In the same regard, a pregnant cow can lose her calf, and become overweight as a result. In this case, she has more chances of ovulating twice in a single cycle.
- Age of the Cow
A cow’s age can also influence her fertility.
Experience shows that cows with a long history of calving or lactation usually give birth to more twins as opposed to heifers.
In other words, twinning tends to increase with the parity of the cow. So, as a cow gets older and bears more calves, her propensity to have twins also increases.
The reason why this is common with older cows is that the risk of double ovulation increases as calving numbers go up.
This is also associated with the capacity of the uterus to accommodate multiple embryos. It is believed that the uterus in younger cows and heifers doesn’t have sufficient capacity to support two embryos. As a result, embryo mortality tends to be higher in heifers.
On the other hand, the uterus in older cows is more developed to support more than one embryo at the same time.
Studies show that genetics also has a strong influence on the incidence of twinning.
Cows from a family line of twinning dams have a higher chance of having twins themselves. In other words, twinning runs in cattle families just as it does in humans.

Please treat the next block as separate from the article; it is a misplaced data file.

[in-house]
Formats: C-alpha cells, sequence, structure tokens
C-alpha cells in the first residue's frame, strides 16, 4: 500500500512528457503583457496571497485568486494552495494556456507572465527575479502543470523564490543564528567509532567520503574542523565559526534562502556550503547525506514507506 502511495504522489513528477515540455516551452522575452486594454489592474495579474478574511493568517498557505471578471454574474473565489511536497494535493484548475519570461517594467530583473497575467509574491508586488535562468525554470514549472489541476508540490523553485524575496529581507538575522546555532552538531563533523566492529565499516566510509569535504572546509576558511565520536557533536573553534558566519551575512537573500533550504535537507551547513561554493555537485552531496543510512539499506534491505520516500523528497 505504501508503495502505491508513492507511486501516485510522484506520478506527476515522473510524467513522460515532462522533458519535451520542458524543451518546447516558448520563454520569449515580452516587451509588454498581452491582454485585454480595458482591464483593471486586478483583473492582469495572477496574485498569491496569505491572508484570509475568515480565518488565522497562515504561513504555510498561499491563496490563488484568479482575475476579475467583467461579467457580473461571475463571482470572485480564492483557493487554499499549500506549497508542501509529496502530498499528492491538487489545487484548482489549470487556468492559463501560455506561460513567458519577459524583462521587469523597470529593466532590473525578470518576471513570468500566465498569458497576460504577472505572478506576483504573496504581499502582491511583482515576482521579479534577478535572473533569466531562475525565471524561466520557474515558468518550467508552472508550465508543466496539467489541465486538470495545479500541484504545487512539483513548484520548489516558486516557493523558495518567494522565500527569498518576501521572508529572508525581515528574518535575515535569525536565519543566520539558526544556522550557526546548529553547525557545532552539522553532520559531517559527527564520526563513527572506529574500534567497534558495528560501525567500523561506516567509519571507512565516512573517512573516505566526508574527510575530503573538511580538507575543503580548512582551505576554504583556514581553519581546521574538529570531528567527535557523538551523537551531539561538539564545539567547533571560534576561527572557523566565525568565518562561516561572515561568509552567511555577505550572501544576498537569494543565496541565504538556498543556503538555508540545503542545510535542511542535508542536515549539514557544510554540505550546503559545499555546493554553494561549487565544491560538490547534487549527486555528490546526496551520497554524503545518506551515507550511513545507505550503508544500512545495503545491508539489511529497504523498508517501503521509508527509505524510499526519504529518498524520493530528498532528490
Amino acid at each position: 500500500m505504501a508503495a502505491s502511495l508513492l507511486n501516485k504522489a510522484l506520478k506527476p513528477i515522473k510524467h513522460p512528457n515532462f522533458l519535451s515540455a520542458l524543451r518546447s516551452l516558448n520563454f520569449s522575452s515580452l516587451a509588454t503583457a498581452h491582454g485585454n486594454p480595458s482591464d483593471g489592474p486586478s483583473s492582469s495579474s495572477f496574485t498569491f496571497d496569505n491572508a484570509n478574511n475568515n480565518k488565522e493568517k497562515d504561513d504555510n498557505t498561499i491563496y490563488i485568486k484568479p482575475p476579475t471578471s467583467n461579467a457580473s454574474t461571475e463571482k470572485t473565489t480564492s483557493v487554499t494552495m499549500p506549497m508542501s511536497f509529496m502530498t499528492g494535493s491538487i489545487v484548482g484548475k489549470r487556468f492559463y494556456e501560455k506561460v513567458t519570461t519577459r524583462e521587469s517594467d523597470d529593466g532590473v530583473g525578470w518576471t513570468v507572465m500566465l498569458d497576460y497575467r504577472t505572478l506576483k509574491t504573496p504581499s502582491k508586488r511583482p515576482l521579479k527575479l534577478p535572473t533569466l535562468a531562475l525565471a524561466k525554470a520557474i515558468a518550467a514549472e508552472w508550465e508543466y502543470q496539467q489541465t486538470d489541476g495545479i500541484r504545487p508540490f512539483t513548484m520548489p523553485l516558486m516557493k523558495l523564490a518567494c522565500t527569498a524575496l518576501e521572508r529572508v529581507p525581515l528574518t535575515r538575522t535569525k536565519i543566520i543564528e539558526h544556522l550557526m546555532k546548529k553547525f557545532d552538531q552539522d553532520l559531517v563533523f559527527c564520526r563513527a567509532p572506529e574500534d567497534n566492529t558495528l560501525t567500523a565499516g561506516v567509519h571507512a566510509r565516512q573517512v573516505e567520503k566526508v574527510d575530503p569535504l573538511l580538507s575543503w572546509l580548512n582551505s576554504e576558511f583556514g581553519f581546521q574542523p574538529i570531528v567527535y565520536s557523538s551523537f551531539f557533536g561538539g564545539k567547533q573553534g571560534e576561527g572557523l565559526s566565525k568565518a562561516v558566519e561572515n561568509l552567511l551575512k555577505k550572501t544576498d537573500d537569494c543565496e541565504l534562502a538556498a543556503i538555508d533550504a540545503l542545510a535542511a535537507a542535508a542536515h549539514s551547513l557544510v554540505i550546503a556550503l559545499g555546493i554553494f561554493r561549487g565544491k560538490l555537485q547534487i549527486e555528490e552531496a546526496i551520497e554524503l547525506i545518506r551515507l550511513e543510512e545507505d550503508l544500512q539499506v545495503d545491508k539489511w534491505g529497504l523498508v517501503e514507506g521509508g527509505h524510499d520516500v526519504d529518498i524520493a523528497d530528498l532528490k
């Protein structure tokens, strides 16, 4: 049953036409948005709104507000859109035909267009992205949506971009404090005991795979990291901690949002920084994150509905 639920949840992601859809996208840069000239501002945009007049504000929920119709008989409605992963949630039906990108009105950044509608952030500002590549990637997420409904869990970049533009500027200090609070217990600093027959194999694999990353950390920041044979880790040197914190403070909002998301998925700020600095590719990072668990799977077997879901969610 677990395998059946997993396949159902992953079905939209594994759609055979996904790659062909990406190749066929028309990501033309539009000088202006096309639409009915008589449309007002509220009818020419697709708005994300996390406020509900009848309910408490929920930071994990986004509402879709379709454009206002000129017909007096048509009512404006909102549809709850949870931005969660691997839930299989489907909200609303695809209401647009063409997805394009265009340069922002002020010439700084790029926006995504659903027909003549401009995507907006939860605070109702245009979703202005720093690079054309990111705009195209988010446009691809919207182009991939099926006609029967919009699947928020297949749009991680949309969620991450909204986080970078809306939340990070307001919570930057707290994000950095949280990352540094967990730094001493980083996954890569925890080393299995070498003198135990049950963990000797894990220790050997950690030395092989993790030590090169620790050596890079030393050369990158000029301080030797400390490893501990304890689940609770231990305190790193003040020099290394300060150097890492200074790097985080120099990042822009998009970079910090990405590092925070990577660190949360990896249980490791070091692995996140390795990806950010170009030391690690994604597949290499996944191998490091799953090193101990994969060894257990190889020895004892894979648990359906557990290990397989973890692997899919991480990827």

This phenomenon is commonly observed in certain cow breeds. A good example is the diary Holstein Friesian. Existing records show a higher incidence of multiple ovulation and twin births in Holsteins more than any other cattle breed.
Generally, the chances of twinning are far higher in dairy cattle than in beef cattle.
Consequences of a Cow Having Twins
Unlike sheep and deer, cows are meant to carry only one calf at a time. So, even though an extra calf may seem like a big win, it could actually become a bummer in the long run.
Here are some of the problems and challenges that can arise from twin births.
Increased Mortality & Reduced Weight
Studies show that, in cattle, abortion happens more frequently in twin pregnancies than single ones. This pregnancy loss may occur at gestation or immediately after the birth of the calves.
Even if the calves are born alive, there’s a good chance one will be weak or both. This is understandable since cows with twins usually calve earlier than they should, which results in reduced birthweight. In this case, the calves are born before they are fully matured.
This anomaly is often linked to differences in nutrient transfer to the calves due to unequally sized placentas.
Weak calves can also be a product of a stressful birth process. This could happen due to displacement of the calves from their normal positions in the birth canal.
Extended Calving Periods